Examples of a non-clinical reason for cancelling an operation include: ward beds being unavailable, equipment failures, administrative errors and emergency cases needing the theatre. This includes all planned and elective operations, including day cases. However, in accordance with the Cancelled Operations Guidance available on the NHS England website, any operation that is rescheduled to a time that is within 24 hours of the original operation time and date is classed as a postponement rather than a cancellation, as long as this only occurs once (any further postponements are then classed as a cancellation).
All NHS Trusts have been expected to eliminate all instances of mixed-sex accommodation, unless it is in the best interest of the patient, for instance where there is a need for urgent or critical care. In such cases, mixing may be justified and therefore will not be a breach and will not be counted in these statistics.
Any reported occurrence of shared mixed sex accommodation shown here is classed as an unjustifiable breach and therefore should not be occurring under the NHS guidelines. The Department for Health states:
“There is no justification for placing a patient in mixed-sex accommodation where this is not in the best interests of the patient and better management, better facilities or the removal of organisational constraints could have averted the situation.” Department for Health (2010) Eliminating Mixed Sex Accommodation.
Data is gathered and published monthly to report on any unjustified breaches of NHS sleeping accommodation guidelines. This includes any areas where patients are admitted and cared for on beds or trolleys, even if they do not stay overnight and includes day surgery units as well as clinical decision units; but excludes any areas where patients have not yet been admitted – such as accident and emergency cubicles.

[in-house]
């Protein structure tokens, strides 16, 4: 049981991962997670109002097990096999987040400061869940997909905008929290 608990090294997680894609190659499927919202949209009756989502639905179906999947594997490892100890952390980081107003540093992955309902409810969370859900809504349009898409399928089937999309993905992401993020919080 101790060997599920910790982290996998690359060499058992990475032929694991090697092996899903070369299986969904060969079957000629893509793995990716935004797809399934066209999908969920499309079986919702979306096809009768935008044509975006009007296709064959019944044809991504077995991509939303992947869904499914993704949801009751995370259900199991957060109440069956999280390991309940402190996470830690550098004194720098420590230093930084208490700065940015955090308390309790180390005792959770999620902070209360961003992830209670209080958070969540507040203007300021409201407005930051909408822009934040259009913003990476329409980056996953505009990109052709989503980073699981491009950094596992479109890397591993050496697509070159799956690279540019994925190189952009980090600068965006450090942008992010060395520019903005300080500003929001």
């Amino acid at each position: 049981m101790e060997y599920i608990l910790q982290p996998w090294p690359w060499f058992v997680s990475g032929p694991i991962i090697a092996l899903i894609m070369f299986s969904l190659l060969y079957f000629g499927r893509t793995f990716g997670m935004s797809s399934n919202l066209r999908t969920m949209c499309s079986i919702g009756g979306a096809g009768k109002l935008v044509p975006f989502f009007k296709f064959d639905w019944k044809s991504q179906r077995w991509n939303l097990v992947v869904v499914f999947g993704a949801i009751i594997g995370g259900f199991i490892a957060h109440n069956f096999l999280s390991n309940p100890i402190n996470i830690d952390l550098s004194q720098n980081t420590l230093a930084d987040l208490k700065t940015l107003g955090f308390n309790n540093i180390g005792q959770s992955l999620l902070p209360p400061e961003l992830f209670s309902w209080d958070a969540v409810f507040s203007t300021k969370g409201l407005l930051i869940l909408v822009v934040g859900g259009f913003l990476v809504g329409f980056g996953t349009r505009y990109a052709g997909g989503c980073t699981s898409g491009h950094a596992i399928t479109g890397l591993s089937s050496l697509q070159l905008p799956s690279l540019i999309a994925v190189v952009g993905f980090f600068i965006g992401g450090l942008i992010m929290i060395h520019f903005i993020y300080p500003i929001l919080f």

Percentage of patients followed up within 7 days of mental health discharge
October to December 2019
Patients who are on a Care Programme Approach (CPA) should, within 7 days of discharge from mental health inpatient services, receive a follow-up. The national threshold for follow-ups within this timeframe is 95% and therefore any trust that has a figure below 95% is falling short of the guidance.
CPA relates to the package of care those with mental health problems may receive.
Follow-ups within 7 days of discharge are viewed as an important step in helping to reduce the number of suicides and cases of self-harm which typically peak immediately after a patient is discharged from a mental health inpatient service.
The NHS define Never Events as “patient safety incidents that are wholly preventable where guidance or safety recommendations that provide strong systemic protective barriers are available at a national level and have been implemented by healthcare providers. Each Never Event has the potential to cause serious patient harm or death. However, serious harm or death does not need to have happened as a result of a specific incident for that incident to be categorised as a Never Event” (Never Events Policy and Framework, revised January 2018, NHS Improvement).
Never Events are considered to be the most serious incidents, which should in theory never occur if proper guidelines are followed. Any occurrence of a Never Event should be reported by the NHS Trust and an investigation followed in order to ensure steps are identified to prevent any future occurrence of a Never Event. Never Events can arise from a variety of situations and the NHS have devised a clear framework detailing the exact categories of incident that constitute a Never Event. These 15 categories are shown in the data presented on this site, as is the number of each incident type that has occurred during the relevant time period.